More Than You Know
Early on in More Than You Know, the heroine says it would be “too much like a movie” to hire a private investigator to help her with her problems. She doesn’t seem to realize that her story is already a lot like a movie, not a Hollywood blockbuster, but a direct-to-video thriller. It’s a little melodramatic, a little cheesy, but not entirely without some entertainment value.
Toni Callender is a big Hollywood star accused of murdering a sleazy porn producer some believe she was sleeping with. As the book begins, she is acquitted of the crime, but naturally that’s only the beginning of her troubles. She retreats to Home Place, her family home in Big Sur. On the way there, another car forces her from the road.
Meanwhile, her agent Jan receives a desperate call from a teenage girl named Maren. Toni once met with Maren’s adoptive parents when she was researching adoption for a movie role. At least, that’s what most people think, although there’s far more to their relationship, which seemed fairly obvious to me even if the author took her time stating it explicitly. In any case, Maren is also connected to the murder trial, because it was Maren’s connection to the porn producer that took Toni to his office the night he was murdered.
Toni is anxious to find Maren and make sure she is all right. Her agent suggests she hire a private investigator named Damon Bradley to locate the girl. Desperate, Toni does hire the brooding P.I. The attraction smolders between them, while an unseen stalker also tracks Toni’s every move.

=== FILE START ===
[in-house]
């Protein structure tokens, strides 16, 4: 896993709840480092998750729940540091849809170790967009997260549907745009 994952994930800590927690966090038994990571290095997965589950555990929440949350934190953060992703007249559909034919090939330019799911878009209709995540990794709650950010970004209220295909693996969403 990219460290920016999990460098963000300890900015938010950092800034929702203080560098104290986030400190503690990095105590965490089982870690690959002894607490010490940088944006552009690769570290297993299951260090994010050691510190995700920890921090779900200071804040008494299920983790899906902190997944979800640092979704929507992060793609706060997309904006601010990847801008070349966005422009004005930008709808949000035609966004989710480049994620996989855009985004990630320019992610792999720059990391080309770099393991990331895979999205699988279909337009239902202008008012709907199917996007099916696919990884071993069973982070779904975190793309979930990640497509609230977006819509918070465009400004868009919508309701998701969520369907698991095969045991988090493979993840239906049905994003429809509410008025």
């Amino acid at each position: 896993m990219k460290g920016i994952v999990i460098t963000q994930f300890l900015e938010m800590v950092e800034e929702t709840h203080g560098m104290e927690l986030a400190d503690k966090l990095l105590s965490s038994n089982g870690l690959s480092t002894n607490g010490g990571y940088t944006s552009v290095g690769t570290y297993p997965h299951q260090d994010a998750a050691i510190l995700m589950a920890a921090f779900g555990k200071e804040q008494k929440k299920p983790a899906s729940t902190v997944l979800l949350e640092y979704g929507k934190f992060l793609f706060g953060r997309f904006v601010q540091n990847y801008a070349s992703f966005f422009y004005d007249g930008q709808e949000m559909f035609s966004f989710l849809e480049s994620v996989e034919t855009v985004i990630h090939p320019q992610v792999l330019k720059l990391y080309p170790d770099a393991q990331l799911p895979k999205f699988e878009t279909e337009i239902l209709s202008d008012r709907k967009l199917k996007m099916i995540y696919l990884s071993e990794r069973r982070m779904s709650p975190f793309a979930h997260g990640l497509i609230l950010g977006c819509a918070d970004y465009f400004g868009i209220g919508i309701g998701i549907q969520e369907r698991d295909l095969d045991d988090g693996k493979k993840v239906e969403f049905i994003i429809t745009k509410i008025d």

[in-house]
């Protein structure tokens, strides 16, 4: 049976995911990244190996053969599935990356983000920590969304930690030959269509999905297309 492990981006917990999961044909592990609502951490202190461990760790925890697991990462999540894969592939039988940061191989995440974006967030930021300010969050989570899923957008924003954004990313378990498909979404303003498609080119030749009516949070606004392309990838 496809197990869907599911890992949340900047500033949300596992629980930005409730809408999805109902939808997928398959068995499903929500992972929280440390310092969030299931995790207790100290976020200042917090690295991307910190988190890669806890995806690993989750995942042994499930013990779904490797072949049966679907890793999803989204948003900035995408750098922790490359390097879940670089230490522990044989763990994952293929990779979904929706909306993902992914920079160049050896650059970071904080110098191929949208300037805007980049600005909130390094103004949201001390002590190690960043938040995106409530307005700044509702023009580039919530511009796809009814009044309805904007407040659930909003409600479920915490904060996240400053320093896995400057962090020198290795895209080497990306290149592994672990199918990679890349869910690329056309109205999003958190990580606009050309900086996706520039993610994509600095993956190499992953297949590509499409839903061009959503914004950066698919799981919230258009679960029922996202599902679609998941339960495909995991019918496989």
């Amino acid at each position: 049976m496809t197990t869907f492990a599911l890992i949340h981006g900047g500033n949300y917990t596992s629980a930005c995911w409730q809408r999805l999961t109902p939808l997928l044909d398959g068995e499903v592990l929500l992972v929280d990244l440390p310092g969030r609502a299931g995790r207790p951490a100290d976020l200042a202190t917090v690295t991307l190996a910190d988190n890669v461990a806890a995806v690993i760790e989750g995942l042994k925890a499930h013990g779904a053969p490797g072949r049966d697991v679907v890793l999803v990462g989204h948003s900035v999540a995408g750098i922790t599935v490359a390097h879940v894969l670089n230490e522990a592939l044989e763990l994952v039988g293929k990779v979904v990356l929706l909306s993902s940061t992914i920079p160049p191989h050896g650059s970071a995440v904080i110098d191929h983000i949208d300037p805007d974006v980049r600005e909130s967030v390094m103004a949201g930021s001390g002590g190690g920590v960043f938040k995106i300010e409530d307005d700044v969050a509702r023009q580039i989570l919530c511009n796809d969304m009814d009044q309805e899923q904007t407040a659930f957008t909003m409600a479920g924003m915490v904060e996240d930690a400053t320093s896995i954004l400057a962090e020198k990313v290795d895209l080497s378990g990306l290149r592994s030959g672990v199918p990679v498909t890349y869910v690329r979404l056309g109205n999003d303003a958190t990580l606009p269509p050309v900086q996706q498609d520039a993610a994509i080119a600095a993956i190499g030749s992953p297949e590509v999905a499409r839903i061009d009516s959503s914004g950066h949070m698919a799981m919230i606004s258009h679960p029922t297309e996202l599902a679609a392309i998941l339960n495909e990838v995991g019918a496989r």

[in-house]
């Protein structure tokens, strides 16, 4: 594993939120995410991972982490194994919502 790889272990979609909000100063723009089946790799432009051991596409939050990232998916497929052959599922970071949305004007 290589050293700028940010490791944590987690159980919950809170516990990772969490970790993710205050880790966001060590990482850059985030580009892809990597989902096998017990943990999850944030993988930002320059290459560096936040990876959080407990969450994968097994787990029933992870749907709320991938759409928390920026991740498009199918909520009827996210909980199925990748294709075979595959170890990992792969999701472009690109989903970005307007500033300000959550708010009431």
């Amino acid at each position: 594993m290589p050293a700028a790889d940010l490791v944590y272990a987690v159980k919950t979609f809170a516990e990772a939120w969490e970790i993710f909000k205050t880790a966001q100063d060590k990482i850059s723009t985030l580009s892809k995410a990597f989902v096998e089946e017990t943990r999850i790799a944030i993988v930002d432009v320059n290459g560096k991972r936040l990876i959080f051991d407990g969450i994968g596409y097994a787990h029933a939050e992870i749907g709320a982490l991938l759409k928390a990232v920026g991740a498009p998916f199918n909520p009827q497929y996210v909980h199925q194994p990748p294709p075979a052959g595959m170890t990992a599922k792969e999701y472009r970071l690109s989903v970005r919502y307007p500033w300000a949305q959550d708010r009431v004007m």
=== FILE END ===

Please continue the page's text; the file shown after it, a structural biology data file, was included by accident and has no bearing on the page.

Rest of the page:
This isn’t a bad read and the story unfolds at a leisurely pace – not really slow, never quite boring, but also not exactly gripping either. For a suspense story it fails to generate much tension and lacks the excitement readers crave. The mystery is easily solved and the plotting is somewhat lazy – the final showdown in particular seems awkward and lurches in out of nowhere, mainly because the groundwork for this subplot wasn’t laid out all that well.
The author writes engagingly for the most part, though, which helps make the first few chapters in particular easy to get into. But this is a cheesy story, one of those books where actress-heroines pick up Golden Globe and Oscar nominations for movies that sound absolutely dreadful. And yet the book does have its moments; there’s a decent amount of atmosphere, it generally flows well, and is an easy read.
There really isn’t much to say about More Than You Know. It’s very much an average read, competently written, with nothing truly terrible or exceptional about it. If you can’t get enough of Hollywood stories, it may be worth a look. Otherwise, it’s very much like the kind of thriller you’d see on late-night cable: moderately entertaining while it lasts, but you’ve already started forgetting it once the credits start to roll.